We found evidence that the genetic diversity (as measured by haplotype diversity but not nucleotide diversity) of coastal populations significantly exceeded that of pond populations, but not that of lake or river populations. However, though not statistically significant, our data shows that coastal populations generally have higher diversity (both haplotype and nucleotide) than all types of freshwater populations (Fig. 3). This result is intuitive, as more gene flow is possible in open coastal/marine environments, and the pattern can be expected to be the strongest between the coastal populations and the smallest freshwater populations (the pond sites). This result is also in accordance with results from microsatellite analyses [13]. No significant difference in levels of diversity could be found between river, pond and lake populations, indicating on average similar levels of gene flow and isolation from the coastal environment.

We found no evidence for clustering of haplotypes by habitat type (Fig. 2). Haplotypes clustered according to geographical proximity, rather than habitat type, and all habitat types were represented within each of the major clades. These results indicate that, regardless of whether the nine-spined stickleback has a marine or freshwater origin (the origin is, as yet, unknown), there has not been a single colonisation event from one habitat type to another. This parallels results based on microsatellite evidence from both three-spined [27], and nine-spined stickleback [13] which suggest independent origins of freshwater populations. The resolution of our sampling was not high enough to determine how many times these colonisations have occurred within the Baltic region, but fine scale sampling and the utilization of sequence information from additional genes could provide additional resolution to address this question in the future.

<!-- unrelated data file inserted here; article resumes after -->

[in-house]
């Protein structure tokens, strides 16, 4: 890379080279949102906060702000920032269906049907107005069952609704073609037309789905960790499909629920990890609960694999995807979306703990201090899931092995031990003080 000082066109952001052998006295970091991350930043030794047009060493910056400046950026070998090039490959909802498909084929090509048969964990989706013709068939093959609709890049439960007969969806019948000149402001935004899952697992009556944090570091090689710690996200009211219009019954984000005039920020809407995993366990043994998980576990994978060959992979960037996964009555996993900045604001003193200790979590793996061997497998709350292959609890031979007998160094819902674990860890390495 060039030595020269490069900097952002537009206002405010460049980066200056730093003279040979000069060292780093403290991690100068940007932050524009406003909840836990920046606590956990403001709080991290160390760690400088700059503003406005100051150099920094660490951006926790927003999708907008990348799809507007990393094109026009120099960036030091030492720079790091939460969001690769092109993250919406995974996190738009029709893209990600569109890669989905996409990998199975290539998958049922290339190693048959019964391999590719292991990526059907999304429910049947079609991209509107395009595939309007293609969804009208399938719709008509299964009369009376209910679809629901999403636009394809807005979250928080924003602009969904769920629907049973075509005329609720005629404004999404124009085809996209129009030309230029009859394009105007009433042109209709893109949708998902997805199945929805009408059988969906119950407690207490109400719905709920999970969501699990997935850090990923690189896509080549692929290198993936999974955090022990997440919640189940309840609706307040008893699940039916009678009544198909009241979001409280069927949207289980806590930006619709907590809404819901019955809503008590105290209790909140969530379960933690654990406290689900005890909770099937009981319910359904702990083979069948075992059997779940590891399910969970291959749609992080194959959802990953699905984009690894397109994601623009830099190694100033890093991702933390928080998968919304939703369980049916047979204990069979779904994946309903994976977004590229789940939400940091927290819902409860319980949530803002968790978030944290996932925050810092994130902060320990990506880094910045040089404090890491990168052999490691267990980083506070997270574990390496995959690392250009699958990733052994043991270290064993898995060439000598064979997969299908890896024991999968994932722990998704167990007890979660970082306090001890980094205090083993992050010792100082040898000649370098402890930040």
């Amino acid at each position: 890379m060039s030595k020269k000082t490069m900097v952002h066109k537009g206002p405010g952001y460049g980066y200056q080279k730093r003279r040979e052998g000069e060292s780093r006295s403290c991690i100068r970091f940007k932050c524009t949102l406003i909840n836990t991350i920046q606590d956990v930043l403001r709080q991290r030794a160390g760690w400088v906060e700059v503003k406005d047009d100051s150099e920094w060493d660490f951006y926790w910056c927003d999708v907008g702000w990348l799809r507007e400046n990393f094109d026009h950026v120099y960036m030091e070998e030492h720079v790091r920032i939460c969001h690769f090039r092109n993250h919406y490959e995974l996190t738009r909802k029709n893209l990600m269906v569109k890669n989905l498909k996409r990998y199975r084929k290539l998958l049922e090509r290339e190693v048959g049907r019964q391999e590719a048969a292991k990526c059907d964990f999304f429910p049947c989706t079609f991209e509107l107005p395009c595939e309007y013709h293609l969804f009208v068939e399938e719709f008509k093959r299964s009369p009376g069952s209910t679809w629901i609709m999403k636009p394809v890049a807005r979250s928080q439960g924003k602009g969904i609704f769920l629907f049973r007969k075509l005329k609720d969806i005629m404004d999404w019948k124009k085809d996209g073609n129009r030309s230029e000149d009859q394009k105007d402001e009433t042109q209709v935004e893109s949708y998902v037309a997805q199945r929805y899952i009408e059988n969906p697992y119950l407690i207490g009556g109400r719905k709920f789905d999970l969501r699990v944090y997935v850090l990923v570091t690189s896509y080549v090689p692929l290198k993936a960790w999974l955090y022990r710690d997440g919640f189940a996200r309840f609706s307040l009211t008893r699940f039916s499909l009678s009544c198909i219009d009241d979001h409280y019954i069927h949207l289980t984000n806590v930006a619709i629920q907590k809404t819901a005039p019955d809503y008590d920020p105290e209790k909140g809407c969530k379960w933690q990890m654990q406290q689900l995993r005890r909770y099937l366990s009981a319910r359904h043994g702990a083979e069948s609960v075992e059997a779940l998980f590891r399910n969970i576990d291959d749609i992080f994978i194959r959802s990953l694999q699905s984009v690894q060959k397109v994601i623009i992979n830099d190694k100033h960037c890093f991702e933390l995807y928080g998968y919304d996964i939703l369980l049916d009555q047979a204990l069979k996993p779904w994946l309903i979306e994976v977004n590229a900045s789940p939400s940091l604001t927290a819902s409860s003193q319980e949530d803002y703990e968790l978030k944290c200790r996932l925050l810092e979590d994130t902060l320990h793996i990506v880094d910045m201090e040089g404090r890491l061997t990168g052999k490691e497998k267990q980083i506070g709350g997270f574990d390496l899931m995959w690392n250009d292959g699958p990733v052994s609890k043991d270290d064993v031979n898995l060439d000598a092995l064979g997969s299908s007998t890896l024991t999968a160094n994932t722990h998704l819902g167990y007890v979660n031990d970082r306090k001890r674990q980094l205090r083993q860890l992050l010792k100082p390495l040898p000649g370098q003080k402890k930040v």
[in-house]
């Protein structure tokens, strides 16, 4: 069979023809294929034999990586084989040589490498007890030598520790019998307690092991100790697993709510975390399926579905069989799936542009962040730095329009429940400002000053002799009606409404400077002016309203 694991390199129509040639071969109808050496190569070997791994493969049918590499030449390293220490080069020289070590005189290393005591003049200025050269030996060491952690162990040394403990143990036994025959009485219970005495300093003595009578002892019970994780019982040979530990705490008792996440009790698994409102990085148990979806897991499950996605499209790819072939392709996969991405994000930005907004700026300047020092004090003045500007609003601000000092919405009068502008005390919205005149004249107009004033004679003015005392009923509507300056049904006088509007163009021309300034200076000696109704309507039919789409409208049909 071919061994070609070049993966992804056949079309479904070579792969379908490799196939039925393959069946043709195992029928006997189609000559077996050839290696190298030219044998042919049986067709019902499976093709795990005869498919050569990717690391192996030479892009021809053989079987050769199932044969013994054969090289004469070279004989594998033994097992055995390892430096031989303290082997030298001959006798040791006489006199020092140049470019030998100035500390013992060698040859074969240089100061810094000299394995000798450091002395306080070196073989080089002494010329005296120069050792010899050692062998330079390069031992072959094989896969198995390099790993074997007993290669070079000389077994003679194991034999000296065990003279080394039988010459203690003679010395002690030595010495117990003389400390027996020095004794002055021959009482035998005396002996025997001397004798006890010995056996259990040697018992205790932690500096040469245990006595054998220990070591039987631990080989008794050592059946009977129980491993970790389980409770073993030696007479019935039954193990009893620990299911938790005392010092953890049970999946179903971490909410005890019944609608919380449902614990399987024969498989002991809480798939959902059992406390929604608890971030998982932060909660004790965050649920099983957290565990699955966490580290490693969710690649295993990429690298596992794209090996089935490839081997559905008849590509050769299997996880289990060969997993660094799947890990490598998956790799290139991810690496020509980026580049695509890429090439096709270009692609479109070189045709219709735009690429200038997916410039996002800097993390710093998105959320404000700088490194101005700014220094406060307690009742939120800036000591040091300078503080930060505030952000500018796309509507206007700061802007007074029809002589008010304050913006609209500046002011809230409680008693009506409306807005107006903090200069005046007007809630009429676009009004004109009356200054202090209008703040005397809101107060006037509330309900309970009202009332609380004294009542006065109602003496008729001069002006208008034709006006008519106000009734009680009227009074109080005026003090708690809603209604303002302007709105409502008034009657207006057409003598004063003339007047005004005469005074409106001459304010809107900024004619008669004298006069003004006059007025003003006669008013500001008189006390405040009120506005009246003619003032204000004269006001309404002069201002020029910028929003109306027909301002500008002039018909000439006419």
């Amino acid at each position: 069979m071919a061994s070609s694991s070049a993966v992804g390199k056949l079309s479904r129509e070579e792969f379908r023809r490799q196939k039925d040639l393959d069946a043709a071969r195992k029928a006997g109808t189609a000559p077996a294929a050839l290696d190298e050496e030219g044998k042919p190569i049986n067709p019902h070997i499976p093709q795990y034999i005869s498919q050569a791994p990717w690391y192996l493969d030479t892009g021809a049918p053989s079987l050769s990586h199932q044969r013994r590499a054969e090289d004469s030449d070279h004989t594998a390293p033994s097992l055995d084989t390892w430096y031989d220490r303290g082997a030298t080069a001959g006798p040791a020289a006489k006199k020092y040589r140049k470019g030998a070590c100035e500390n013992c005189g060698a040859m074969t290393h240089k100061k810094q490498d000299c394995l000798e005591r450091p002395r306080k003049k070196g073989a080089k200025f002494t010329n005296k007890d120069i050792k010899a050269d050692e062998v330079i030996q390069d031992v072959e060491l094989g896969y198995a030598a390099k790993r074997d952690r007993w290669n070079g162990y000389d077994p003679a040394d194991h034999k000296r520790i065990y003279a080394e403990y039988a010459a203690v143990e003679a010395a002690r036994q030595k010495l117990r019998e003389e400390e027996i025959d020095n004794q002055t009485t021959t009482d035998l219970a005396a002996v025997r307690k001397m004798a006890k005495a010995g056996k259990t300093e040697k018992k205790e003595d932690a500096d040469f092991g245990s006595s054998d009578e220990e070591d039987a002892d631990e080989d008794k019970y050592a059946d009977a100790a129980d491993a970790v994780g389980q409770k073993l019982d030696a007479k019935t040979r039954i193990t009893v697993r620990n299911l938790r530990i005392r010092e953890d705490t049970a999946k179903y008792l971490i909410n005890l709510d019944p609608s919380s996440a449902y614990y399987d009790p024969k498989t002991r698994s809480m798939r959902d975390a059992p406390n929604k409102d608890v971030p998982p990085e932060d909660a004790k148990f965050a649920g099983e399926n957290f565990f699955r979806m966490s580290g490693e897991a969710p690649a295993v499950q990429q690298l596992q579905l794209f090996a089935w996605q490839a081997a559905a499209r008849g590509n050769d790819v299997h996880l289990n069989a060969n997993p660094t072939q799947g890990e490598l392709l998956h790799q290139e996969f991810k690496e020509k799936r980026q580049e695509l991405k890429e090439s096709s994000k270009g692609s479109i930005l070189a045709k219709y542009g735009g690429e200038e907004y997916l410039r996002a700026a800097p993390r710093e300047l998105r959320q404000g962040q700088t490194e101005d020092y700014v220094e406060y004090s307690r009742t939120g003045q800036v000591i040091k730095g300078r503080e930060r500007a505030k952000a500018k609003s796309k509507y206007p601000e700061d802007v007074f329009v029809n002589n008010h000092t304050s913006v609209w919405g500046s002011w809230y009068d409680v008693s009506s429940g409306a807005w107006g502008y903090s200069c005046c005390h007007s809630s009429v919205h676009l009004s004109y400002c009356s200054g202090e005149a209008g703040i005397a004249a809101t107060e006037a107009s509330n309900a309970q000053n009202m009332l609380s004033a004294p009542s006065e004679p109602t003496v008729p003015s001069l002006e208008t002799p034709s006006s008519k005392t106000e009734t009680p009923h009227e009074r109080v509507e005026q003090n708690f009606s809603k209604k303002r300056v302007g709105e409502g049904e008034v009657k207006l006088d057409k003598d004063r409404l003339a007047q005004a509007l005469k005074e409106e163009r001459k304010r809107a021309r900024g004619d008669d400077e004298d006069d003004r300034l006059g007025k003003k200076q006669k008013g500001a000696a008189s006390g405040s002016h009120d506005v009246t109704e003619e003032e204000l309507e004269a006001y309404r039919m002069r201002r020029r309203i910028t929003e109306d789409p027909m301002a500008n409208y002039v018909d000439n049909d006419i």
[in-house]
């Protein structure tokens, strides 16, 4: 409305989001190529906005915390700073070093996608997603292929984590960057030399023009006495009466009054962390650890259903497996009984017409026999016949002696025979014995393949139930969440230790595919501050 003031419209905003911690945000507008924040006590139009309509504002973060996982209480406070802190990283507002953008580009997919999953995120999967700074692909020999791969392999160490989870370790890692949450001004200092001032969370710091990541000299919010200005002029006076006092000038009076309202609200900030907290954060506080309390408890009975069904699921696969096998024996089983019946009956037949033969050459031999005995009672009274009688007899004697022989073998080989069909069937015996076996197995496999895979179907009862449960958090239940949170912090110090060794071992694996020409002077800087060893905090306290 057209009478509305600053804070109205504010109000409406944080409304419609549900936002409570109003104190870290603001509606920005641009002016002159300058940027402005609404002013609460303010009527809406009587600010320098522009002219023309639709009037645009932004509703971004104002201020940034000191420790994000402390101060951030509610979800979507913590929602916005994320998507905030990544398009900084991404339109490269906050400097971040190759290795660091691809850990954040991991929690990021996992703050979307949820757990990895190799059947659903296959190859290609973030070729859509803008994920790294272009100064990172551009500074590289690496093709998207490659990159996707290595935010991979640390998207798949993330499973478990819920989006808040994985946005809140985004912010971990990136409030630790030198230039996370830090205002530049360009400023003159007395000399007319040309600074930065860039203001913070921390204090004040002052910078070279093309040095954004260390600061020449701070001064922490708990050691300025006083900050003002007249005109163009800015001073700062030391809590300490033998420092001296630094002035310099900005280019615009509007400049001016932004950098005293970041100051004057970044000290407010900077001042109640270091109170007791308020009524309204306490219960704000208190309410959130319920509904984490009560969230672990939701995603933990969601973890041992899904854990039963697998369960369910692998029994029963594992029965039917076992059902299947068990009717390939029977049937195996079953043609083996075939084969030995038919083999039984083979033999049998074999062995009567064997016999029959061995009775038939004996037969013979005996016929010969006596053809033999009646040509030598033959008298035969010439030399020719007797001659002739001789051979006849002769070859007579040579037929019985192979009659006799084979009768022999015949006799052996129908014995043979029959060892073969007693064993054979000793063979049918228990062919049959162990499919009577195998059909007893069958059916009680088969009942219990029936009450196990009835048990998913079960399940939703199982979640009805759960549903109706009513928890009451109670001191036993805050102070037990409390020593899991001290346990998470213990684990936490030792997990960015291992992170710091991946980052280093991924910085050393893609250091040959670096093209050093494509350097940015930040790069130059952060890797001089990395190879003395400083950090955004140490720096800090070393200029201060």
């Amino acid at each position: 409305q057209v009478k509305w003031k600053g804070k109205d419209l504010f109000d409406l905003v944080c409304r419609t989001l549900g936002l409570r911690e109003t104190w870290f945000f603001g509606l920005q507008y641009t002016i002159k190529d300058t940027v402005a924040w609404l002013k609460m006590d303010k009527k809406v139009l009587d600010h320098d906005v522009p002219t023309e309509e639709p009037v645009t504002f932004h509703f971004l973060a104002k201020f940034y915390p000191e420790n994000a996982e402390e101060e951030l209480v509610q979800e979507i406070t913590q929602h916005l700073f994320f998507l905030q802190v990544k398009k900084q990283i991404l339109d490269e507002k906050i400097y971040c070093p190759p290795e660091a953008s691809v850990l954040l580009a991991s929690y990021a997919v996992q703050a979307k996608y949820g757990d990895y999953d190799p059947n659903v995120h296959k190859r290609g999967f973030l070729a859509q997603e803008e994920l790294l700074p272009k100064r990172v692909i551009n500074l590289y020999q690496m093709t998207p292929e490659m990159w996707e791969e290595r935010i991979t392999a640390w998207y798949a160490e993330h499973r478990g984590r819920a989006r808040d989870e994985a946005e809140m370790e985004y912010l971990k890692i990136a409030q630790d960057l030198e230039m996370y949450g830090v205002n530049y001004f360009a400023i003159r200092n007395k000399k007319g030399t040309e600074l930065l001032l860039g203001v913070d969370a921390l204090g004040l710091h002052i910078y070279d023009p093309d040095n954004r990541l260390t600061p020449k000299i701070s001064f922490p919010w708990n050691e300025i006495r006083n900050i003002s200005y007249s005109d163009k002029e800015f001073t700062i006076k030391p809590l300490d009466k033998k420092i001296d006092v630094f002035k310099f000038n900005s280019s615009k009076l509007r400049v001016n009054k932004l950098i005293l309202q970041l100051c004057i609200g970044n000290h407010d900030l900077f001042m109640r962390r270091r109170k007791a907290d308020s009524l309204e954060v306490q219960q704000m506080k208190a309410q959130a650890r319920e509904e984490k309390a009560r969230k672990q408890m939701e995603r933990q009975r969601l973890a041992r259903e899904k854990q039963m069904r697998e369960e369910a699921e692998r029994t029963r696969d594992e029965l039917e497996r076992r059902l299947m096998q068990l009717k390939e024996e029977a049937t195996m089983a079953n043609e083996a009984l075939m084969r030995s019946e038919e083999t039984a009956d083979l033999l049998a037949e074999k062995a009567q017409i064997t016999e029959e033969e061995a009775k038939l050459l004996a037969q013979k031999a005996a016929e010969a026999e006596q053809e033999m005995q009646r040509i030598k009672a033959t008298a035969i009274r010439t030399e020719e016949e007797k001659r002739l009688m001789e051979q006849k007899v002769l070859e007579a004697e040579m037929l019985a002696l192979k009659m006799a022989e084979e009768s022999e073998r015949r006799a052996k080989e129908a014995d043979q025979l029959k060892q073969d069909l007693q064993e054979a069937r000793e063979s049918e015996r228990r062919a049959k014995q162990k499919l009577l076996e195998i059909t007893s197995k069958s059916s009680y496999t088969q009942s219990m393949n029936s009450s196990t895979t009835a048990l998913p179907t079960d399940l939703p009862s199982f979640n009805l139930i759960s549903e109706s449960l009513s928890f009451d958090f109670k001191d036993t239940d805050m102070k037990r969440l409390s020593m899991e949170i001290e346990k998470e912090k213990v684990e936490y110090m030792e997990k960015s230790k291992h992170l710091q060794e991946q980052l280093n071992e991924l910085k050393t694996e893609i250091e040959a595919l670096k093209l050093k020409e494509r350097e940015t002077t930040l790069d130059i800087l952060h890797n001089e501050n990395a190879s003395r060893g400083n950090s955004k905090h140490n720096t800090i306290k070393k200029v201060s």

Conclusions

In summary, our results have helped to clarify the location of the contact zone between the Eastern and Western lineages of the nine-spined sticklebacks in northern Europe, and indicate that the Danish Straits act as a semi-permeable barrier to migration in this species. We have demonstrated that the genetic diversity in this species declines towards the North, as expected from a South to North route of postglacial colonisation. Furthermore, as the sequences cluster by geographical proximity rather than by habitat type, it appears that adaptation to different habitat types must have occurred in parallel at different locations, rather than as a single adaptation event followed by expansion events. As expected, freshwater populations show lower genetic diversity than coastal populations, but there is little difference among the different freshwater habitat types. The results of this study also demonstrate that the footprints of post-glacial colonisation process are still clearly visible in the mitochondrial genome of the nine-spined sticklebacks, and in particular, that the fish in western and eastern parts of the Fennoscandia originate from different glacial refugia with little mixing between the long-differentiated lineages.